Innovative Forms of Teaching and Studying

  1. Structured debates/controversies

    The design of each particular subject area of the research training group is taken to allow for (a) vivid discussion that permits and even encourages the exchange of conflicting views and positions. Accordingly, the promotion of a culture of reflective and careful argumentation and fertile debate is an integral part of the concept of the research training group. In a given debate, two teams (consisting of three to five professors/postdocs/PhD students and, possibly, further prominent and pertinent guests, such as FRIAS fellows) step up for an approximately two-hour controversy, beginning with short speeches and replies, which are then followed by a general discussion including all members of the research training group, their supervisors and interested guests.

  2. Self-organised Workshops

    Part of their training is organised by the doctoral students themselves, specifically in the form of international workshops. The doctoral students receive financial (and other) support in order to invite international guests who, within the framework of a visiting professorship (usually for one month), are also available for teaching and consultation before and after the workshop. The workshops are intended to take place once per semester. For each workshop, a team of two or three PhD students will be responsible. The idea is that during their 3 years as members of the research training group every PhD student participates at least once in the organization of one such workshop.

  3. Master Tutorials

    Following the English model, master tutorials will be offered. In these, maximally two or three doctoral students meet with one of the internal or external FRIAS fellows in order to discuss seminal texts, recent articles or articles currently in progress, and receive feedback concerning the design and progress made on the individual PhD projects.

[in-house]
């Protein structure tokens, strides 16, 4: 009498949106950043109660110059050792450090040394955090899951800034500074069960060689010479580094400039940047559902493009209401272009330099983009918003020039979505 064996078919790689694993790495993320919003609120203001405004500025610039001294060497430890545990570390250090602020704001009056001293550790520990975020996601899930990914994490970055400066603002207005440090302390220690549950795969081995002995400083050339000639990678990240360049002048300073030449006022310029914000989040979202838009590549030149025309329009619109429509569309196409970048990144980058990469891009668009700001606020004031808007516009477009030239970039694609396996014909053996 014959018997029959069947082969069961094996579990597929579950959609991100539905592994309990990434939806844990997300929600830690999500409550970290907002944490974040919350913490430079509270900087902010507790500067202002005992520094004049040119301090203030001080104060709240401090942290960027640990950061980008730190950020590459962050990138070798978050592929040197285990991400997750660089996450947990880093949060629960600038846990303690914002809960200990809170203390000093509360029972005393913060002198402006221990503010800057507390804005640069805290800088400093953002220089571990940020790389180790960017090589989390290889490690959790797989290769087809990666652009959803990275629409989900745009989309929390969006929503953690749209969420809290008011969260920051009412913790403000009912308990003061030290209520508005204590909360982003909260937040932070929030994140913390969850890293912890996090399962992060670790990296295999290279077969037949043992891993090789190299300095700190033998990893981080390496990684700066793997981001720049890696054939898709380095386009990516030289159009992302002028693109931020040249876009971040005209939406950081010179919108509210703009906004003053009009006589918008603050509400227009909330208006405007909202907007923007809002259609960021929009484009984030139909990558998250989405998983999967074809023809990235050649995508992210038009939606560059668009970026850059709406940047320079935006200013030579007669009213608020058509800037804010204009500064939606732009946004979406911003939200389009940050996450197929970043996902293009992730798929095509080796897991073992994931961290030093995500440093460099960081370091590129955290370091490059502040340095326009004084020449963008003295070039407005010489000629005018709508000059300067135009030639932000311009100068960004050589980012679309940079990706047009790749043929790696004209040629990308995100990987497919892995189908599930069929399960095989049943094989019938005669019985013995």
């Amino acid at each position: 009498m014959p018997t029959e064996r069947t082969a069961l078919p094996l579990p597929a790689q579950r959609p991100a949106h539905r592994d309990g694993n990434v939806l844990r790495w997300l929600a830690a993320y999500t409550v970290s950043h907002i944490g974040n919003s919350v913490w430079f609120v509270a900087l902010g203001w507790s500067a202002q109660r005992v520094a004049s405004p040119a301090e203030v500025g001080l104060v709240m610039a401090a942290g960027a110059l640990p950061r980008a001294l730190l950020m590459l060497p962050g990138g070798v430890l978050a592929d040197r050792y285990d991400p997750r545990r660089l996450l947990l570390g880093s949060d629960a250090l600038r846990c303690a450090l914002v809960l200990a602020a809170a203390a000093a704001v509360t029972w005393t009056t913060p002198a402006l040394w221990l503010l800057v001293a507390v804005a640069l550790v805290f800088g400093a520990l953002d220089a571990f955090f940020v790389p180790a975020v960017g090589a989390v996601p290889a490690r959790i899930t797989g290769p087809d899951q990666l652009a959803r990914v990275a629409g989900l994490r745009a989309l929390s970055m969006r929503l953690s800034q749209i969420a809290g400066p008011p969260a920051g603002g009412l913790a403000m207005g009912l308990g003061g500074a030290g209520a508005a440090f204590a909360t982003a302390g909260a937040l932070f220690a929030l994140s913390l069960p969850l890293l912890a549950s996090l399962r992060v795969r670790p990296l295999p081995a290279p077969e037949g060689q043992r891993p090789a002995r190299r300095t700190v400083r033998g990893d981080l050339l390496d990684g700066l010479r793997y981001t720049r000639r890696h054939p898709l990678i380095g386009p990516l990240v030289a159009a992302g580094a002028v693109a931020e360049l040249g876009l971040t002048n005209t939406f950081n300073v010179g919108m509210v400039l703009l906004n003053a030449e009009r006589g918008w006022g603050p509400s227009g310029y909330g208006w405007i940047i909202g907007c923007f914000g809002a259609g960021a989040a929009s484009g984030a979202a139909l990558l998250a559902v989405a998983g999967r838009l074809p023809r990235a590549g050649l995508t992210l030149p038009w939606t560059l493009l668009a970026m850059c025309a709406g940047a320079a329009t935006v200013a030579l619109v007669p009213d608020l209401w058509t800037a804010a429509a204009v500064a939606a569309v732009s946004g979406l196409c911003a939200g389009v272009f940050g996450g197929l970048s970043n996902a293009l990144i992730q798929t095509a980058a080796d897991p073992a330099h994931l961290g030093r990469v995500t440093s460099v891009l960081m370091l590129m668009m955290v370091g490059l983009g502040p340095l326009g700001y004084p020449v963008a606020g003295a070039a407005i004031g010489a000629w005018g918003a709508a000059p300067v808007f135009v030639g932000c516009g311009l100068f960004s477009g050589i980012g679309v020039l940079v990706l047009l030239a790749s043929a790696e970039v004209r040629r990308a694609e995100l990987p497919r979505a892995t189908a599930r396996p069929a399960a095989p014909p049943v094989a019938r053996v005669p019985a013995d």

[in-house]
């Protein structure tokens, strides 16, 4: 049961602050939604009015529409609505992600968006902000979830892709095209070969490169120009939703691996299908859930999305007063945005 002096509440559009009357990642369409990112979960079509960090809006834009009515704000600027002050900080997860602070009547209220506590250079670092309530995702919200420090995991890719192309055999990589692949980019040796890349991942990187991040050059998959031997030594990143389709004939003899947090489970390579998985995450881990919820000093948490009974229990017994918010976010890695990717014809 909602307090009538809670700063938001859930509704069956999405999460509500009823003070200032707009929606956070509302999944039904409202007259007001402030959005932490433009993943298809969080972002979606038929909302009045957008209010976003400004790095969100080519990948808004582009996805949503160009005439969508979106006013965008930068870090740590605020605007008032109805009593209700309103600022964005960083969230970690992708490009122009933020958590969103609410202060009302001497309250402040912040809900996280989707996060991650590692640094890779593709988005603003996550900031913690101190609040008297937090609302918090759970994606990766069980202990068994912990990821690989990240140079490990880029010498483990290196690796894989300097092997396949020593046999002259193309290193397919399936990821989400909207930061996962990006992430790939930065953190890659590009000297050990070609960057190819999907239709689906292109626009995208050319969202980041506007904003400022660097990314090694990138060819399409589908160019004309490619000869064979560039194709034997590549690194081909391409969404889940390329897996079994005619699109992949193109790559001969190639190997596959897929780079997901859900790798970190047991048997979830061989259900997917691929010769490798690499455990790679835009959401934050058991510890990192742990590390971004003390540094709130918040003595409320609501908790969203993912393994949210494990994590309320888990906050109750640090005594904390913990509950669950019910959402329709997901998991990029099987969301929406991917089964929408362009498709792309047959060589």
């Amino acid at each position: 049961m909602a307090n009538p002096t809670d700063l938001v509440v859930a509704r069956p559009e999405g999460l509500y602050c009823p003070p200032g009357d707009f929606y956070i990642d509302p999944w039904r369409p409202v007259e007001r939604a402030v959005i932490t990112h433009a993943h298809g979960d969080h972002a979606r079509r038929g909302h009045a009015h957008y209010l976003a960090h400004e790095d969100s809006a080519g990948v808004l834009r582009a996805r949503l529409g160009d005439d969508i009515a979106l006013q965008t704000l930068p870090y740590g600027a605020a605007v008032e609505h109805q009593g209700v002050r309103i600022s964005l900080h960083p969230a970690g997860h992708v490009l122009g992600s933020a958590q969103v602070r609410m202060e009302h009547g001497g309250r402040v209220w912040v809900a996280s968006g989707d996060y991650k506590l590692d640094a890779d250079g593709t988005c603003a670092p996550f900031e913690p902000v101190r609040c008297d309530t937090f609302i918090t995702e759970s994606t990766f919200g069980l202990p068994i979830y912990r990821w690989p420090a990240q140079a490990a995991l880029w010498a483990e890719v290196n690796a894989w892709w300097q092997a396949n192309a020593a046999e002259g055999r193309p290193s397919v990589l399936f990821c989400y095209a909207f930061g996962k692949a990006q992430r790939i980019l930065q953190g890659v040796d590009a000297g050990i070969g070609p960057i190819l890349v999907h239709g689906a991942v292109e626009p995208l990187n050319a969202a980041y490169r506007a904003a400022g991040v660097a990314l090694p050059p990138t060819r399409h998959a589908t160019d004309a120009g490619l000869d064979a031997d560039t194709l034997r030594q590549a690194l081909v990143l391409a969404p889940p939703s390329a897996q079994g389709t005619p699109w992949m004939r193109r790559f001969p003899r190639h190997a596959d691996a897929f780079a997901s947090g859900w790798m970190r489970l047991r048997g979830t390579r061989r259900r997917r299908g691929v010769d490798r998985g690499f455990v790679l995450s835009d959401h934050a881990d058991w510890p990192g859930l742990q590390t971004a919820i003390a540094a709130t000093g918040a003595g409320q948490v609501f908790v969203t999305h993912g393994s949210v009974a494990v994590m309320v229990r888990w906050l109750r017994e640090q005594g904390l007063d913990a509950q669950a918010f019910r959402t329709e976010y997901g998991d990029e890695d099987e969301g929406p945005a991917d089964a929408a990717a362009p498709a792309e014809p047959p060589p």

4. Autonomous Data Sessions

    As the name suggests, it is in data sessions that work on real data takes centre stage. This ranges from the discussion and application of the most appropriate methods for the selection, compilation, and preparation of the data to their concrete analysis and interpretation. These data sessions are carried out autonomously in the sense that none of the supervisors, but rather the PhD students among themselves organize these sessions (with the occasional support of a postdoc).

  5. Small discussion groups

    All PhD students of the research training group work in small groups and in close contact with postdocs on topics of their own choice. Usually, these discussion groups are composed of one of the linguistics postdocs working at the FRIAS and two or three doctoral students. The idea of this study format is to develop ideas and scientific creativity within a research environment of flat hierarchies.